Leitat, founded in 1906, aims at Managing Technologies to create and transfer Social, Environmental, Economic and Industrial sustainable value for companies and entities through research and technology processes.
The Enable Community Foundation (ECF) aims to improve options for those with upper limb (UL) loss or differences worldwide by doing what no one else has attempted. We have developed forward leaning draft product specifications for hyper affordable prosthetics and are building tools and platforms, to support technology empowered cross-disciplinary teams in order to deliver scalable and sustainable, quality holistic prosthetic and rehabilitation services for UL amputees.
The plans of The Venus Project offer society a broader spectrum of choices based on the scientific possibilities directed toward a new era of peace and sustainability for all. Through the implementation of a global Resourced Based Economy, and a multitude of innovative and environmentally friendly technologies directly applied to the social system, The Venus Project proposals will dramatically reduce crime, poverty, hunger, homelessness, and many other pressing problems that are common throughout the world today.
One of the cornerstones of the organization’s findings is the fact that many of the dysfunctional behaviors of today’s society stem directly from the dehumanizing environment of a monetary system. In addition, automation has resulted in the technological replacement of human labor by machines and eventually most people will not have the purchasing power to buy the goods and services turned out.
The Venus Project proposes a system in which automation and technology would be intelligently integrated into an overall holistic socio-economic design where the primary function would be to maximize the quality of life rather than profits. This project also introduces a set of workable and practical values.
This is also in perfect accord with the spiritual aspects and ideals found in most religions throughout the world. What sets The Venus Project apart, however, is that it proposes to translate these ideals into a working reality.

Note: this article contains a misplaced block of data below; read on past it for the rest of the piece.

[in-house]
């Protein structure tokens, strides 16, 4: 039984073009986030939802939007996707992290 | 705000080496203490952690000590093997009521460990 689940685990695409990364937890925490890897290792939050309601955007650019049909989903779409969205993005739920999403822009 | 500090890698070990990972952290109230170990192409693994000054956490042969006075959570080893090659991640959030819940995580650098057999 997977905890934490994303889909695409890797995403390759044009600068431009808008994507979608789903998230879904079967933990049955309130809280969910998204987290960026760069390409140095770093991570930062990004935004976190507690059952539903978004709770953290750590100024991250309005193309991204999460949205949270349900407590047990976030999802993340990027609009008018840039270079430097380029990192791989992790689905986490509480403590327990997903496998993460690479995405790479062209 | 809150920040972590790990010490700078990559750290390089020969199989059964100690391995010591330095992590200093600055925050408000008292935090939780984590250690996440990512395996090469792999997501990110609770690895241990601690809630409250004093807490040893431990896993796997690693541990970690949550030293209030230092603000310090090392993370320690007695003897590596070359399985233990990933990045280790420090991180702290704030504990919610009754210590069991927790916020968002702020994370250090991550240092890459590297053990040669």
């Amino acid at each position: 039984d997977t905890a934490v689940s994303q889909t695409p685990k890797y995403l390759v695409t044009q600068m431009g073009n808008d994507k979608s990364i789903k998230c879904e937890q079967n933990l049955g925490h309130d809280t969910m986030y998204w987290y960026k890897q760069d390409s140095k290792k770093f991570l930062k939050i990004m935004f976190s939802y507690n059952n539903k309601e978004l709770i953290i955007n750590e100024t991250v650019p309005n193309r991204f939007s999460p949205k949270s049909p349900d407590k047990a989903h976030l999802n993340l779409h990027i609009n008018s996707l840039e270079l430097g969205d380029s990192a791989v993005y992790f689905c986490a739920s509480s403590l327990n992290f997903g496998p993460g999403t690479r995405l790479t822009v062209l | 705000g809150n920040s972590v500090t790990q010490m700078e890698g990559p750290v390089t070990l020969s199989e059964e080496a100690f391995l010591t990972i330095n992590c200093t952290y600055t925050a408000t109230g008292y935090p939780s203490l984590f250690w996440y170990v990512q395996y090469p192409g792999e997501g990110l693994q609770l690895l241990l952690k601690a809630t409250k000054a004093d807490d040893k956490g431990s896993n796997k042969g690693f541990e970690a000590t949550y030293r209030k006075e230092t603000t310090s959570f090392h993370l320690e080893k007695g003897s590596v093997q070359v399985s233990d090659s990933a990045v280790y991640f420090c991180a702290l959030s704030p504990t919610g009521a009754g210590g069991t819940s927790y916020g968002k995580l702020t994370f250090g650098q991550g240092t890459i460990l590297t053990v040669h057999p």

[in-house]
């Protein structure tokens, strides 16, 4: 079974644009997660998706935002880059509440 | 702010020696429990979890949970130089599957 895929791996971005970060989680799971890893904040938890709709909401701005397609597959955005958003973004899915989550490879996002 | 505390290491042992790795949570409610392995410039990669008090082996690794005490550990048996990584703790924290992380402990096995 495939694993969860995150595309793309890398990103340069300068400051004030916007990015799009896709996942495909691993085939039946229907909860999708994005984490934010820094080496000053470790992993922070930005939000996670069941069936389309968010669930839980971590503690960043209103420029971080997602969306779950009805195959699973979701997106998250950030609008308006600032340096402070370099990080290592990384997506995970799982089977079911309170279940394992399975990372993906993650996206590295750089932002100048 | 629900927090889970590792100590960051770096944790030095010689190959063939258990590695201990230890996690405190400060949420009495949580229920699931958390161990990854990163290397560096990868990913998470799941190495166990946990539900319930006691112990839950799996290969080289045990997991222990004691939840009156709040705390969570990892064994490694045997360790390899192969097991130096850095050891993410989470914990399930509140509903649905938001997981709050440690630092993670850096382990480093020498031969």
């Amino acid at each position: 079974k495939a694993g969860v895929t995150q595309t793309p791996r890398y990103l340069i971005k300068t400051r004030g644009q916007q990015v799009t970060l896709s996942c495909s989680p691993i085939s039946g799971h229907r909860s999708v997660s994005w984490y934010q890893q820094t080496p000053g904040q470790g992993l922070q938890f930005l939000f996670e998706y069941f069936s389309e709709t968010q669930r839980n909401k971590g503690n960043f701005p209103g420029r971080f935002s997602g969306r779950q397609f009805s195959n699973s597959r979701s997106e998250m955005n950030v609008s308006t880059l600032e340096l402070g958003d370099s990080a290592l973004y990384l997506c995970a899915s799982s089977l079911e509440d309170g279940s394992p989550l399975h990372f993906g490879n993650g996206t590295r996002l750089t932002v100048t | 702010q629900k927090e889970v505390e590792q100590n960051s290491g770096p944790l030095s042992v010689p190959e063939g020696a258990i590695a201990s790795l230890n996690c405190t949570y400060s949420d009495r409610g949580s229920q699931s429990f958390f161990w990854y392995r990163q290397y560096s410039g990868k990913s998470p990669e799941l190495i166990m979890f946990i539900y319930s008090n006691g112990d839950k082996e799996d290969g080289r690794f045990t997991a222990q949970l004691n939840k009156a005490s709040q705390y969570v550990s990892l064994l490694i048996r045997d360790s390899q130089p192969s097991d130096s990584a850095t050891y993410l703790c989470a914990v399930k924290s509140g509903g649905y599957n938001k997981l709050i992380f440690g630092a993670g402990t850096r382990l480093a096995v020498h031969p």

Blender is the free and open source 3D creation suite. It supports the entirety of the 3D pipeline—modeling, rigging, animation, simulation, rendering, compositing and motion tracking, even video editing and game creation. Advanced users employ Blender’s API for Python scripting to customize the application and write specialized tools; often these are included in Blender’s future releases. Blender is well suited to individuals and small studios who benefit from its unified pipeline and responsive development process. Examples from many Blender-based projects are available in the showcase.
Blender is cross-platform and runs equally well on Linux, Windows and Macintosh computers. Its interface uses OpenGL to provide a consistent experience. To confirm specific compatibility, the list of supported platforms indicates those regularly tested by the development team.
As a community-driven project under the GNU General Public License (GPL), the public is empowered to make small and large changes to the code base, which leads to new features, responsive bug fixes, and better usability. Blender has no price tag, but you can invest, participate, and help to advance a powerful collaborative tool: Blender is your own 3D software.
The Raspberry Pi is a credit-card sized computer that plugs into your TV and a keyboard. It is a capable little computer which can be used in electronics projects, and for many of the things that your desktop PC does, like spreadsheets, word-processing and games. It also plays high-definition video. We want to see it being used by kids all over the world to learn how computers work, how to manipulate the electronic world around them, and how to program.